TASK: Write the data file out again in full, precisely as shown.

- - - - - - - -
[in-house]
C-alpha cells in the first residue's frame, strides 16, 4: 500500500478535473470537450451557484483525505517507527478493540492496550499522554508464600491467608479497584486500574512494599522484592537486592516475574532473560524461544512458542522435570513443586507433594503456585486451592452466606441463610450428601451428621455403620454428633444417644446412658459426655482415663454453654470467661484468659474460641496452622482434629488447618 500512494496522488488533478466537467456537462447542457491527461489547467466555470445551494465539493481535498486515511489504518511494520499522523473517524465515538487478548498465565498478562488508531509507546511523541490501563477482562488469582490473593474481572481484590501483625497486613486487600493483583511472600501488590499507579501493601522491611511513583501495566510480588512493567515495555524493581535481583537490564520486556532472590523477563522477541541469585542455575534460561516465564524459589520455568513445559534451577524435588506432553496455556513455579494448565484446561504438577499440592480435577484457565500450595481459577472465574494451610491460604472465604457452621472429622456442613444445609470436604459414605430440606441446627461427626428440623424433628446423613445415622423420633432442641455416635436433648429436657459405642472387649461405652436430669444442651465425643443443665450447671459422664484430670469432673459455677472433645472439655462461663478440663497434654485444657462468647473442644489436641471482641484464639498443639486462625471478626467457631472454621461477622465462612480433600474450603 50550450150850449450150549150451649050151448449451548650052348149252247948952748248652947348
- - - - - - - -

[in-house]
C-alpha cells in the first residue's frame, strides 16, 4: 500500500478535473470537450451557484483525505517507527478493540492496550499522554508464600491467608479497584486500574512494599522484592537486592516475574532473560524461544512458542522435570513443586507433594503456585486451592452466606441463610450428601451428621455403620454428633444417644446412658459426655482415663454453654470467661484468659474460641496452622482434629488447618 500512494496522488488533478466537467456537462447542457491527461489547467466555470445551494465539493481535498486515511489504518511494520499522523473517524465515538487478548498465565498478562488508531509507546511523541490501563477482562488469582490473593474481572481484590501483625497486613486487600493483583511472600501488590499507579501493601522491611511513583501495566510480588512493567515495555524493581535481583537490564520486556532472590523477563522477541541469585542455575534460561516465564524459589520455568513445559534451577524435588506432553496455556513455579494448565484446561504438577499440592480435577484457565500450595481459577472465574494451610491460604472465604457452621472429622456442613444445609470436604459414605430440606441446627461427626428440623424433628446423613445415622423420633432442641455416635436433648429436657459405642472387649461405652436430669444442651465425643443443665450447671459422664484430670469432673459455677472433645472439655462461663478440663497434654485444657462468647473442644489436641471482641484464639498443639486462625471478626467457631472454621461477622465462612480433600474450603 50550450150850449450150549150451649050151448449451548650052348149252247948952748248652947348